blog hero image
Top Tips – Interior Photography and the Difference Between Professional Photography and Doing it Yourself | Location Agency Blog | 1st Option

Top Tips – Interior Photography and the Difference Between Professional Photography and Doing it Yourself

|In1st Option NewsBehind the ScenesFilming LocationsInterior StylingLocationsPhotoshoot LocationsTop Tips

Interior photography is a complicated subject that does, if done well, require a variety of skills. When trying to show off the relevant features that set apart your property from the next, like room size, period features and the amount of natural light it possesses, merely using a smartphone camera is probably not going to do it justice. It’s always important to remember that a good set of images could be the difference between your location being successful in the industry or not. There is an array of qualities, skills and techniques that go into interior photography, so if you are interested in registering with an agency then sit back as we go through the process and the differences between the good and the bad. 

Equipment: You may think taking a photo of a room isn’t the hardest thing to do, you may think all you need is a camera, whether it be a smartphone or a DSLR, stand in the corner and take the photo making sure everything is in shot. However, life is usually isn’t quite that easy and neither is photography, if you are looking to take great interior photography that does set your property apart from the next, equipment is likely to play a vital role in achieving those desired shots. Interior photography is almost entirely a problem solving exercise and without the right equipment, lighting and angles, those desired shots are never going to get the attention they may deserve. There is no magic wand that will solve all your problems, however, having the right equipment will certainly help you manage these issues. We would add that what you need to understand is every space requires its own particular solution and that successful images are not only the result of technique and technology but  also the style, taste and creativity of the photographer.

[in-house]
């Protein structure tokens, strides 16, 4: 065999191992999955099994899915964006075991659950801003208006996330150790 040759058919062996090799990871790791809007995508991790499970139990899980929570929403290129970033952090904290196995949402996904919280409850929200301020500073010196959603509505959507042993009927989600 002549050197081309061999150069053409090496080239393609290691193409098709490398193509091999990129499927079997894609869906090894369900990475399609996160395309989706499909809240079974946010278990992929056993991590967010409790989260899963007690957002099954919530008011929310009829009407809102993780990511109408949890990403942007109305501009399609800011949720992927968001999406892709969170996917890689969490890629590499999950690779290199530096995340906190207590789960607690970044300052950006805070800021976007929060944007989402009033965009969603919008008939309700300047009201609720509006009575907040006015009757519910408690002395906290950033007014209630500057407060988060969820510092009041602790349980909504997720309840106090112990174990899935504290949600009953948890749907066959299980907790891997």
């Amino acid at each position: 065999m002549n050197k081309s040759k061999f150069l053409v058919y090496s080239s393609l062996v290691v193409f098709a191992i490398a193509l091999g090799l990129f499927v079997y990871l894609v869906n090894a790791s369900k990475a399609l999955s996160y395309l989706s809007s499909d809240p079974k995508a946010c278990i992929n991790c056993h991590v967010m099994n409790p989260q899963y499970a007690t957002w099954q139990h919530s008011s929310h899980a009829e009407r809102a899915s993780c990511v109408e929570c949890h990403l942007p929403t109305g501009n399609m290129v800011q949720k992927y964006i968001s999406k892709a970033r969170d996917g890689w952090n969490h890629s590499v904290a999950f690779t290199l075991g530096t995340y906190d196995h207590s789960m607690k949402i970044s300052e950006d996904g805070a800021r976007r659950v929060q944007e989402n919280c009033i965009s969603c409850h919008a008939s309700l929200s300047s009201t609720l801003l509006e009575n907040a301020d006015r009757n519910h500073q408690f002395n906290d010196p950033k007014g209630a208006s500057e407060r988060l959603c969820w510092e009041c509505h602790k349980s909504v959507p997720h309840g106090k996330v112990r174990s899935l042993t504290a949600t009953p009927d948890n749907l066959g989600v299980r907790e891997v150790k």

The Camera: It may sound obvious, but without a good camera you’re unlikely to be able to achieve the top quality desired shots that show off all the best features of your property. DSLR cameras allow you the option of changing your lenses to best suit the space you are trying to shoot. For example, a good wide-angle lens allows you to get all of the important room details in one shot, showing off the space for what it is and allowing every feature into the frame in pristine focus. If you were to use a smartphone to take the same photo, because of its restricted lenses it’s unlikely that you would be able to showcase the whole room in one shot. Furthermore, even if you have a DSLR camera, it doesn’t necessarily mean you would be able to achieve the same photos as a professional, utilising every element of the camera only comes with experience. Knowing which lens to use in which shot situation is key. For example, a 16mm lens may be handy in making the room look wide, but if you were to use it on a smaller room you could end up with an elongated shot or even worse, making the room look bigger than it actually is, which may result in disappointed clients when they see the space in real-life. For interiors you should also consider lines and perspective, making sure that everything is straight and in line with the edge of the frames will make the shots look much more professional. You may be able to edit the shot afterwards using image-editing software, however, choosing a professional will result in a much more precise photo without any wasted pixels.